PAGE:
2.4 Are health effects of PM influenced by the presence of other gaseous air pollutants?

WHO states: "Few epidemiological studies have addressed interactions of PM with other pollutants. Toxicological and controlled human exposure studies have shown additive and in some cases, more than additive effects, especially for combinations of PM and ozone, and of PM (especially diesel [exhaust] particles) and allergens. Finally, studies of atmospheric chemistry demonstrate that PM interacts with gases to alter its composition and hence its toxicity." More...

2.5 Characteristics of individuals that may influence how PM affects them

Are effects of PM dependent upon the subjects’ characteristics such as age, gender, underlying disease, smoking status, atopy, education etc? What are the critical characteristics?

In short-term studies, elderly people and those with pre-existing heart and lung disease were found to be more susceptible to effects of ambient PM on mortality and morbidity. In panel studies, asthmatics have also been shown to be more vulnerable to ambient PM compared to non-asthmatics. Responses of asthmatics to PM exposure include increased symptoms, larger lung function changes, and increased medication use.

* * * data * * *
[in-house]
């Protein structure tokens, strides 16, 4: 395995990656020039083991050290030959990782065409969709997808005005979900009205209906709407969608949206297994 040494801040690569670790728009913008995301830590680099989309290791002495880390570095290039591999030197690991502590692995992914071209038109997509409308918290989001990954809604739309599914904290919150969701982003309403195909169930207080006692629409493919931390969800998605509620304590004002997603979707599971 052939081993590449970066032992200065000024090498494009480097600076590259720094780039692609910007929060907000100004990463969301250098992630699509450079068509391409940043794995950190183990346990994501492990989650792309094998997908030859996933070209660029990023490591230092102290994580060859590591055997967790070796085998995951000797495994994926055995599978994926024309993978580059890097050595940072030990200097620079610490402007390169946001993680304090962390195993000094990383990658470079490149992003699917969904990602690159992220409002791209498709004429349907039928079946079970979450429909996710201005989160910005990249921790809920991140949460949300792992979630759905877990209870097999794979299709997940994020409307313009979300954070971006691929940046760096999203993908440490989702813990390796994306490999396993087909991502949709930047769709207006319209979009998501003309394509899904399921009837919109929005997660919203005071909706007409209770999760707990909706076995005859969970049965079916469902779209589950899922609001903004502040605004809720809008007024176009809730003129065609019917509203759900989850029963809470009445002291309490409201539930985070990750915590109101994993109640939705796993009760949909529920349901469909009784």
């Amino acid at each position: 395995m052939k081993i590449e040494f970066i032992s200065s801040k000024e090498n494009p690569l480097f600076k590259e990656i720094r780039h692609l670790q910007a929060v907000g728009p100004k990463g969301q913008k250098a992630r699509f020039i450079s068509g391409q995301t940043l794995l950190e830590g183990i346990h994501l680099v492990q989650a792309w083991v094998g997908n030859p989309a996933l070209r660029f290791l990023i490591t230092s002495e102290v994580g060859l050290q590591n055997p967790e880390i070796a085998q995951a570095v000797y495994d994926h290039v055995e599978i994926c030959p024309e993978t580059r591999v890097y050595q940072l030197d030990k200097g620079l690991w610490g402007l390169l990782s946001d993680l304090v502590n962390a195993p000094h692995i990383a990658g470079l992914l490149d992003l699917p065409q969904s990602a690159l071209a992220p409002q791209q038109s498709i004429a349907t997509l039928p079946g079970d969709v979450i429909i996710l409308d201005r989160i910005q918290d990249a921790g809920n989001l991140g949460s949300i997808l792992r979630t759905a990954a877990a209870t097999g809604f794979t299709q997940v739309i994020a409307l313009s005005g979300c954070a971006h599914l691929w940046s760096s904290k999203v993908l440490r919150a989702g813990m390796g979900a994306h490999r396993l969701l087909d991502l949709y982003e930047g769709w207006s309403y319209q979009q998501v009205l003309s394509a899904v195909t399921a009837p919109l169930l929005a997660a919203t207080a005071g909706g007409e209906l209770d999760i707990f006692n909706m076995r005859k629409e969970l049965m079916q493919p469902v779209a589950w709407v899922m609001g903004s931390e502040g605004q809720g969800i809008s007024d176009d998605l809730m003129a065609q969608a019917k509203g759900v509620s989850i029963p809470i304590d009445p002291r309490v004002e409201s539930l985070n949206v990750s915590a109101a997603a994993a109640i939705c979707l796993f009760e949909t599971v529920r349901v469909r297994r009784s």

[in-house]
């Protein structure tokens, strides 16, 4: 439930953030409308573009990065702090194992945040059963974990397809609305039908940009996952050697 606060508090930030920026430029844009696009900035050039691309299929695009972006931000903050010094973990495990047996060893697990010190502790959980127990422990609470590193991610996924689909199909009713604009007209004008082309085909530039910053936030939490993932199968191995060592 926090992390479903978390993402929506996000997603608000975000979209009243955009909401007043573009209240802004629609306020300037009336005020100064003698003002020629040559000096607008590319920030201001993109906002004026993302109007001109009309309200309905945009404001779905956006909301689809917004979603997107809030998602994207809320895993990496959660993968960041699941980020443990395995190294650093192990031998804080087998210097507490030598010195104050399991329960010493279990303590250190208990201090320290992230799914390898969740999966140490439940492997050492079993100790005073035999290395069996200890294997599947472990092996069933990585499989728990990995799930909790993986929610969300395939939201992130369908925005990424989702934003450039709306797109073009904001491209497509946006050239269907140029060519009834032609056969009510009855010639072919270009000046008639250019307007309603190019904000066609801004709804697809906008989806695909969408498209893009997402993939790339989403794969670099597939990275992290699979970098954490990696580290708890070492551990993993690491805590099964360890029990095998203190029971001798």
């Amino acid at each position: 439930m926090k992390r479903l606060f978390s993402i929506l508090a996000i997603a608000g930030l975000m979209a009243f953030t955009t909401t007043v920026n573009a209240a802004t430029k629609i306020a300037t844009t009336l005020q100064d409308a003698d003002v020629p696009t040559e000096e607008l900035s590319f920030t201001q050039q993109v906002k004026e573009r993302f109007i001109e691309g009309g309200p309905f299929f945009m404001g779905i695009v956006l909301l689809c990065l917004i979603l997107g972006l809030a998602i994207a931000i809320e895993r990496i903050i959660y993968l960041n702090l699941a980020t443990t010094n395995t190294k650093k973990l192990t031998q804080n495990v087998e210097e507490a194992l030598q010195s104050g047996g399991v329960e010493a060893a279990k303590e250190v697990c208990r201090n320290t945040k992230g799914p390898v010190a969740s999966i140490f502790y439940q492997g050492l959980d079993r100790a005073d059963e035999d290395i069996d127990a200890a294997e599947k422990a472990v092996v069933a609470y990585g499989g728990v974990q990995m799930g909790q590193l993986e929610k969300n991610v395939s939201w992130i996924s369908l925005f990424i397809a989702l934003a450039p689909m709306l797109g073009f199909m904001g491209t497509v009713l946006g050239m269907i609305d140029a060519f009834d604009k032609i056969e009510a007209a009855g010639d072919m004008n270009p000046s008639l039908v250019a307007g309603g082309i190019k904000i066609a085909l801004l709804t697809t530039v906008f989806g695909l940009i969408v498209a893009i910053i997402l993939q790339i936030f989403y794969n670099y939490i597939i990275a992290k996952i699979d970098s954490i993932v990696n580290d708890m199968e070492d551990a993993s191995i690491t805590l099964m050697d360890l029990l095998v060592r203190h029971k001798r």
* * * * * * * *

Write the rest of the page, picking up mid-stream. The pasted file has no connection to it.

In long-term studies, it has been suggested that socially disadvantaged and poorly educated populations respond more strongly in terms of mortality. PM exposure is also related to reduced lung growth in children.

In cohort studies, no consistent differences have been found between men and women nor between smokers and non-smokers in PM responses. More...

2.6 Is there a threshold below which nobody’s health is affected by PM?

"Epidemiological studies on large populations have been unable to identify a threshold concentration below which ambient PM has no effect on health. It is likely that within any large human population, there is such a wide range in susceptibility that some subjects are at risk even at the lowest end of the concentration range."

See also: General Issues and Recommendations on Air Pollutants:

Source & ©: WHO Europe (2003)